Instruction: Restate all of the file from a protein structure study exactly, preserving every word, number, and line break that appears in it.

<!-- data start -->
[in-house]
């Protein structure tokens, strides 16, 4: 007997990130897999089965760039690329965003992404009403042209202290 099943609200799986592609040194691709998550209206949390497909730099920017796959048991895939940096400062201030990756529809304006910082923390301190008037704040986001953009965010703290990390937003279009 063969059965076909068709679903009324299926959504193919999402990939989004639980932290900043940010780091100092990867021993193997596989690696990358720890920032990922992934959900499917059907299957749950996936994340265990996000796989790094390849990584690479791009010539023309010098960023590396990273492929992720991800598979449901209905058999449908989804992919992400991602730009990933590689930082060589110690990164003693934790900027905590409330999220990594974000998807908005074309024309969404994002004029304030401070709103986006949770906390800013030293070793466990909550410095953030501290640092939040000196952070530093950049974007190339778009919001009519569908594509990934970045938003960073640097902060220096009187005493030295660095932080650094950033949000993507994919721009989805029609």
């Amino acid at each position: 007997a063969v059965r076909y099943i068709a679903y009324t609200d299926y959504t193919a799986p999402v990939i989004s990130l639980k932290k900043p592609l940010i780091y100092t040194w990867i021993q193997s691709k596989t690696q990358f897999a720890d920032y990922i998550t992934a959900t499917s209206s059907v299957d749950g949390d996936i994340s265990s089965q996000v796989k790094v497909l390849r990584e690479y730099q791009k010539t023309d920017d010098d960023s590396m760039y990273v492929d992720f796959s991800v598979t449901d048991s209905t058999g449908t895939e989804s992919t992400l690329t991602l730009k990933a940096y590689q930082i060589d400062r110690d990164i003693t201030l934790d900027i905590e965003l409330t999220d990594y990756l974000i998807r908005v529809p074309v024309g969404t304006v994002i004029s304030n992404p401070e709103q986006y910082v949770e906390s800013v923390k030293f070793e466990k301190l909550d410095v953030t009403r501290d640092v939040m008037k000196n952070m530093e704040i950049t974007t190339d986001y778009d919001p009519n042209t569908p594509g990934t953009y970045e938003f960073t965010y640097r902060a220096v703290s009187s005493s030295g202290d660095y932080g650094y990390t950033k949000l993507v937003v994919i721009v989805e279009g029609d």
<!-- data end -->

[in-house]
């Protein structure tokens, strides 16, 4: 007997990130897999089965760039690329965003992404009403042209202290 099943609200799986592609040194691709998550209206949390497909730099920017796959048991895939940096400062201030990756529809304006910082923390301190008037704040986001953009965010703290990390937003279009 063969059965076909068709679903009324299926959504193919999402990939989004639980932290900043940010780091100092990867021993193997596989690696990358720890920032990922992934959900499917059907299957749950996936994340265990996000796989790094390849990584690479791009010539023309010098960023590396990273492929992720991800598979449901209905058999449908989804992919992400991602730009990933590689930082060589110690990164003693934790900027905590409330999220990594974000998807908005074309024309969404994002004029304030401070709103986006949770906390800013030293070793466990909550410095953030501290640092939040000196952070530093950049974007190339778009919001009519569908594509990934970045938003960073640097902060220096009187005493030295660095932080650094950033949000993507994919721009989805029609």
């Amino acid at each position: 007997a063969v059965r076909y099943i068709a679903y009324t609200d299926y959504t193919a799986p999402v990939i989004s990130l639980k932290k900043p592609l940010i780091y100092t040194w990867i021993q193997s691709k596989t690696q990358f897999a720890d920032y990922i998550t992934a959900t499917s209206s059907v299957d749950g949390d996936i994340s265990s089965q996000v796989k790094v497909l390849r990584e690479y730099q791009k010539t023309d920017d010098d960023s590396m760039y990273v492929d992720f796959s991800v598979t449901d048991s209905t058999g449908t895939e989804s992919t992400l690329t991602l730009k990933a940096y590689q930082i060589d400062r110690d990164i003693t201030l934790d900027i905590e965003l409330t999220d990594y990756l974000i998807r908005v529809p074309v024309g969404t304006v994002i004029s304030n992404p401070e709103q986006y910082v949770e906390s800013v923390k030293f070793e466990k301190l909550d410095v953030t009403r501290d640092v939040m008037k000196n952070m530093e704040i950049t974007t190339d986001y778009d919001p009519n042209t569908p594509g990934t953009y970045e938003f960073t965010y640097r902060a220096v703290s009187s005493s030295g202290d660095y932080g650094y990390t950033k949000l993507v937003v994919i721009v989805e279009g029609d």